In a standard OCP4 installation, several route objects are created by default and secured with a internally signed wildcard certificate.

These routes are configured as <app-name>.apps.<domain>. In my example, I have a cluster with the assigned domain, which results in the routes below:

Inspecting shows us the default wildcard TLS certificate used by the Ingress Operator:

Because it’s internally signed, it’s not trusted by default by external clients. However, this can be changed.

Installing Cert-Manager

OperatorHub includes the upstream cert-manager chart, as well as one maintained by Red Hat. This can be installed to manage the lifecycle of our new certificate. Navigate to Operators -> Operator Hub -> cert-manager and install.

Create Secret, Issuer and Certificate resources

With Cert-Manager installed, we need to provide configuration so it knows how to issue challenges and generate certificates. In this example:

  • Secret – A client secret created from my cloud provider for authentication used to satisfy the challenge type. In this example AzureDNS, as I’m using the DNS challenge request type to prove ownership of this domain.
  • ClusterIssuer – A cluster wide configuration that when referenced, determines how to get (issue) certs. You can have multiple Issuers in a cluster, namespace or cluster scoped pointing to different providers and configurations.
  • Certificate – TLS certs can be generated automatically from ingress annotations, however in this example, it is used to request and store the certificate in its own lifecycle, not tied to a specific ingress object.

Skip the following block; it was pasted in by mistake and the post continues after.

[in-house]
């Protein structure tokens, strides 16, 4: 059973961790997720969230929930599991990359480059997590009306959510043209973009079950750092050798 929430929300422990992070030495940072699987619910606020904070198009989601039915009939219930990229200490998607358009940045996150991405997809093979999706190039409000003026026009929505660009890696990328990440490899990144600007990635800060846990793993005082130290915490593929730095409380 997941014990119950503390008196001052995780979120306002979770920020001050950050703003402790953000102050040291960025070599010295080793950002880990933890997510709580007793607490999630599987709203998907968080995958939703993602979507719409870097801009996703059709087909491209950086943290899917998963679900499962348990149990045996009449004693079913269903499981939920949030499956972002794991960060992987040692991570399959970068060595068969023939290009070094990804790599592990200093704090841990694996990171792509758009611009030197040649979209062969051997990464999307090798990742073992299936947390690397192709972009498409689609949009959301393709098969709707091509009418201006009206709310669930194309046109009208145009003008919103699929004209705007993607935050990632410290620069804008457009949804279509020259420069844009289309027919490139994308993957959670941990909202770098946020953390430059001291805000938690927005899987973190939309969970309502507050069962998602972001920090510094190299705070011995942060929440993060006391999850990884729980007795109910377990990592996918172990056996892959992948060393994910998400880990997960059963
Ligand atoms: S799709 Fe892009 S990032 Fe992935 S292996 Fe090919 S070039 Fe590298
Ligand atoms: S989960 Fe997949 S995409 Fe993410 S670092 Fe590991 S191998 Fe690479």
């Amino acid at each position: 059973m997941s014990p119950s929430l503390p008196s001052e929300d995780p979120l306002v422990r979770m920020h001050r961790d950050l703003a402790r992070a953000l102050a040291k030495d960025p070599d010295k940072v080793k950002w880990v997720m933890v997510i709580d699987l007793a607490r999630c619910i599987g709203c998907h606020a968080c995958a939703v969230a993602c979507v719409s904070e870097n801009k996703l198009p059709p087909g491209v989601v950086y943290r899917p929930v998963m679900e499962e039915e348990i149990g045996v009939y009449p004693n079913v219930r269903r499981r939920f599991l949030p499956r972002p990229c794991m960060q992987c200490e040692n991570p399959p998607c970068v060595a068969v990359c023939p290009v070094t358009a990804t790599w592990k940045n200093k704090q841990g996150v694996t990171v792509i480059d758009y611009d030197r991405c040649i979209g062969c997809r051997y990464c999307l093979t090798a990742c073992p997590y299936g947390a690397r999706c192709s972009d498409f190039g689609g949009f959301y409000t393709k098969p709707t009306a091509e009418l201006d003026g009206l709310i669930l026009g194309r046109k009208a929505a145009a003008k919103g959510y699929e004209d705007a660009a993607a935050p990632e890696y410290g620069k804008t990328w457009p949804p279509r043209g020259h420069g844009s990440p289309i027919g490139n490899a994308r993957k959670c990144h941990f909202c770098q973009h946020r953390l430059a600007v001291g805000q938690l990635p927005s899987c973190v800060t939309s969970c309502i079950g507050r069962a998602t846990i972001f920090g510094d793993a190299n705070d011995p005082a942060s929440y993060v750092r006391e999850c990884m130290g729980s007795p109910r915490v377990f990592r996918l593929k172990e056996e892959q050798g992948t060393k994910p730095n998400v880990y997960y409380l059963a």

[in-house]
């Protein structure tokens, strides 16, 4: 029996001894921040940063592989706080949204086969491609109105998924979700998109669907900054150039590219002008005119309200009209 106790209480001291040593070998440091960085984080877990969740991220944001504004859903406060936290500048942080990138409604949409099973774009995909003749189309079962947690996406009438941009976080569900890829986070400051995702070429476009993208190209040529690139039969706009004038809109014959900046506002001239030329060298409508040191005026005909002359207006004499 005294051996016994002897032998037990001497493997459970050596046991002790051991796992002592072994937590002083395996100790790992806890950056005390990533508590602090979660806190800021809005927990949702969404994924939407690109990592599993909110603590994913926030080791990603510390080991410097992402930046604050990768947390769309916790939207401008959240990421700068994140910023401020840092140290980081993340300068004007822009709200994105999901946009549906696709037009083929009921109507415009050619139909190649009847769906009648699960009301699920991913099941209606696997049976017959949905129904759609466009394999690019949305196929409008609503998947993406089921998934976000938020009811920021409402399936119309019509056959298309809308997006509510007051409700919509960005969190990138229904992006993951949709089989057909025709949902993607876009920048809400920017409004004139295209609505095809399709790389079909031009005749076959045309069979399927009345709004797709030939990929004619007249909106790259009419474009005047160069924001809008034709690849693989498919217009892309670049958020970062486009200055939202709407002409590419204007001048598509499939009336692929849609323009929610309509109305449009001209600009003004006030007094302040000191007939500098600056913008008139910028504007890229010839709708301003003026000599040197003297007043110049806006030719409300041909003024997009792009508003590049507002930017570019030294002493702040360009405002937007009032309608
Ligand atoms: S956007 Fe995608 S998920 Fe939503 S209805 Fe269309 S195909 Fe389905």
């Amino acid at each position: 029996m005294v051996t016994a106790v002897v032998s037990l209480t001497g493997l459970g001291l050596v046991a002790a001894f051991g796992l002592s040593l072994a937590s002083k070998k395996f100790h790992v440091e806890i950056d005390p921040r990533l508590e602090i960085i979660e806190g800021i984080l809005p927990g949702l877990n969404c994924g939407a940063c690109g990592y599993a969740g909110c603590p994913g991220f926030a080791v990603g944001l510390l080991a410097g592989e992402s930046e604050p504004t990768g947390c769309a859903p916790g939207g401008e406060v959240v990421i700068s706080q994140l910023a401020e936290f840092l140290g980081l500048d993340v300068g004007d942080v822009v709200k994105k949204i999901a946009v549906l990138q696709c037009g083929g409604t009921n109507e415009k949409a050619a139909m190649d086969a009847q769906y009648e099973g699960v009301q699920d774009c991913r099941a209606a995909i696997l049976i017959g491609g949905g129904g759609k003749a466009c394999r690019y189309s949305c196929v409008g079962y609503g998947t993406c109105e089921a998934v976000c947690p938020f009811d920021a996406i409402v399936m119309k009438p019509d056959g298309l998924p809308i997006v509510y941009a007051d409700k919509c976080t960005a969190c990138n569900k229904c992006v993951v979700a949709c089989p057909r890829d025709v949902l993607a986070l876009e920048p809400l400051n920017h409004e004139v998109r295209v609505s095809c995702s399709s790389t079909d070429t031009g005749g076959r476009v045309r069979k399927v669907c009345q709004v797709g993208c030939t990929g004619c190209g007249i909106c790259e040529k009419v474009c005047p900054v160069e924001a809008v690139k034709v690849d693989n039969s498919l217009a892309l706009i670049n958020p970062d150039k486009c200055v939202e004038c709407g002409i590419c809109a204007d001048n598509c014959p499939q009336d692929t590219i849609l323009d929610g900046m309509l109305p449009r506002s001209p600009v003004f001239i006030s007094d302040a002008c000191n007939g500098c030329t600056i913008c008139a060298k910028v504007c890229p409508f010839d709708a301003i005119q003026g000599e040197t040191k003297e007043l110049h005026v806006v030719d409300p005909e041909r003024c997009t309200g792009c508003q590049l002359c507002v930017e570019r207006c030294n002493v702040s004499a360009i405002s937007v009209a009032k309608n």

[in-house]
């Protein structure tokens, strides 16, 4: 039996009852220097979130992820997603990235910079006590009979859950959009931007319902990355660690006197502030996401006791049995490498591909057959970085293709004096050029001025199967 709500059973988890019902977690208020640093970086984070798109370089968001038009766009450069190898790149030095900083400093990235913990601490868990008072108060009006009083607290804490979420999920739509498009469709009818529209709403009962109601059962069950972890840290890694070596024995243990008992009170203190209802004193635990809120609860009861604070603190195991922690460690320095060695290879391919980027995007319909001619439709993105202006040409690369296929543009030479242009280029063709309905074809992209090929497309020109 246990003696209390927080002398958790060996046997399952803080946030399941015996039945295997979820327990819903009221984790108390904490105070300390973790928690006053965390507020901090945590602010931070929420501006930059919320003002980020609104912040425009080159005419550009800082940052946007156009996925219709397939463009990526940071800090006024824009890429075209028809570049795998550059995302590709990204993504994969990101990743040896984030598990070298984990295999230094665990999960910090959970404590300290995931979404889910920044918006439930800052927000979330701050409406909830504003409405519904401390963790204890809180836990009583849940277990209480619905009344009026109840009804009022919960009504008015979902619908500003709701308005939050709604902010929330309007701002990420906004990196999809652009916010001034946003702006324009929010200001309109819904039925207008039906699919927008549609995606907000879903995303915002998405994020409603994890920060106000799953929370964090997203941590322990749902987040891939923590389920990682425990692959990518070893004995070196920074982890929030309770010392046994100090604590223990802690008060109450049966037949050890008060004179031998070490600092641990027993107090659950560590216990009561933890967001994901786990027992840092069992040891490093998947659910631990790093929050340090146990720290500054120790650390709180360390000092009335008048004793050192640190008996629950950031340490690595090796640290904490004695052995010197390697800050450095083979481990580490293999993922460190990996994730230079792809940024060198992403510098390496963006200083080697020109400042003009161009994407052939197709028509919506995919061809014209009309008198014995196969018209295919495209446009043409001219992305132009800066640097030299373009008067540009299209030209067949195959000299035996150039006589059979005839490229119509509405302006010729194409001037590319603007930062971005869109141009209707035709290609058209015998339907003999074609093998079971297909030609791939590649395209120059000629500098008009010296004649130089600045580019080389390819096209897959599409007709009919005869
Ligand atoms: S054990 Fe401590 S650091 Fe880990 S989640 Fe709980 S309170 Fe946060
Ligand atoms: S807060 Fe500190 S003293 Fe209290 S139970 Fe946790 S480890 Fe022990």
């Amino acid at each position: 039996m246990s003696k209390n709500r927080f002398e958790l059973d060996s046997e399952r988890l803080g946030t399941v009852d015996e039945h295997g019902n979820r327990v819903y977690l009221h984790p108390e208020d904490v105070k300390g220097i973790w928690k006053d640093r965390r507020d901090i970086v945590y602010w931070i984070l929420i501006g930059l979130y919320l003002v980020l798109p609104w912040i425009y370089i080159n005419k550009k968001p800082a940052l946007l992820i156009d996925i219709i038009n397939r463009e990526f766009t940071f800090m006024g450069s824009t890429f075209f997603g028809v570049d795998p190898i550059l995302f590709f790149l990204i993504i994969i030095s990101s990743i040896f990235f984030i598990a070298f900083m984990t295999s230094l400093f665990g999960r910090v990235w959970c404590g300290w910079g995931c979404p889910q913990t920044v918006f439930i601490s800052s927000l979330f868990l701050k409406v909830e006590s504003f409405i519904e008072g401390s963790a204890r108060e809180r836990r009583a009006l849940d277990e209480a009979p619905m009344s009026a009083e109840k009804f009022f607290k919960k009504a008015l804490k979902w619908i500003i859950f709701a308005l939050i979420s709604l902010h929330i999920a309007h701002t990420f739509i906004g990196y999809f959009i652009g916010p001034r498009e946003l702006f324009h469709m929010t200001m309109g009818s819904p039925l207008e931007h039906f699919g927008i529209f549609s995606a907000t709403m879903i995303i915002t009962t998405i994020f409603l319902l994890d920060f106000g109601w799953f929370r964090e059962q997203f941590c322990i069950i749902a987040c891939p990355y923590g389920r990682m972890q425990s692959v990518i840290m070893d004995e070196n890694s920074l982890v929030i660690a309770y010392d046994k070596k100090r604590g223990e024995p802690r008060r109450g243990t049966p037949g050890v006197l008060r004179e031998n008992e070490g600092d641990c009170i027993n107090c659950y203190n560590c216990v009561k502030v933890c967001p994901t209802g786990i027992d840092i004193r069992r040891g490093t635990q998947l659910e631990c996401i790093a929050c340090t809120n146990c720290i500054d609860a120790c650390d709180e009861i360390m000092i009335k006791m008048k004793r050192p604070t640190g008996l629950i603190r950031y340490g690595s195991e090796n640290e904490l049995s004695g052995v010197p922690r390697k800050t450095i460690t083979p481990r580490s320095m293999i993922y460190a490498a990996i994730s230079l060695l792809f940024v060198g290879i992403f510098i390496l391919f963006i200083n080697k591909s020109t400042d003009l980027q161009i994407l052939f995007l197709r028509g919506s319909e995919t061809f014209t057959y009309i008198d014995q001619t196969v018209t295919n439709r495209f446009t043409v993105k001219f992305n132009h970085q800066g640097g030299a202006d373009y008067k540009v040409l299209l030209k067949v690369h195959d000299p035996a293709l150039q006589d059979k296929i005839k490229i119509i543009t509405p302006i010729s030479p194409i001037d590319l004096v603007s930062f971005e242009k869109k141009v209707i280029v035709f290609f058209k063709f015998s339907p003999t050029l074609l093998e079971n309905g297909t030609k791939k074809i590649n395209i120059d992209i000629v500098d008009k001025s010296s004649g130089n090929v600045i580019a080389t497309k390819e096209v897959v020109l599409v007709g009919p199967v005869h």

Let’s Encrypt provides wildcard certificates, but only through the DNS-01 challenge. The HTTP-01 challenge cannot be used to issue wildcard certificates. This is reflected in the config:

apiVersion: v1
kind: Secret
  name: azuredns-config
  namespace: cert-manager
type: Opaque
  client-secret: <Base64 Encoded Secret from Azure>
kind: ClusterIssuer
  name: letsencrypt-production
  namespace: cert-manager
    email: <email>
      name: letsencrypt
    - dns01:
          clientID: <clientID>
            name: azuredns-config
            key: client-secret
          subscriptionID: <subscriptionID>
          tenantID: <tenantID>
          resourceGroupName: <resourceGroupName>
          # Azure Cloud Environment, default to AzurePublicCloud
          environment: AzurePublicCloud
kind: Certificate
  name: wildcard-apps-certificate
  namespace: openshift-ingress
  secretName: apps-wildcard-tls
    name: letsencrypt-production
    kind: ClusterIssuer
  commonName: "*"
  - "*"

Applying the above will create the respective objects required for us to request, receive and store a wildcard certificate from LetsEncrypt, using the DNS challenge request with AzureDNS.

The certificate may take ~2mins or so to become Ready due to the nature of the DNS style challenge.

oc get cert -A

NAMESPACE           NAME                        READY   SECRET              AGE
openshift-ingress   wildcard-apps-certificate   True    apps-wildcard-tls   33m

Patch the Ingress Operator

With the certificate object created, the Ingress Operator needs re configuring, referencing the secret name of the certificate object for our new certificate:

oc patch ingresscontroller.operator default \
--type=merge -p \
'{"spec":{"defaultCertificate":{"name":"apps-wildcard-tls"}}}' \


After applying, navigating back to the clusters console will present the new wildcard cert: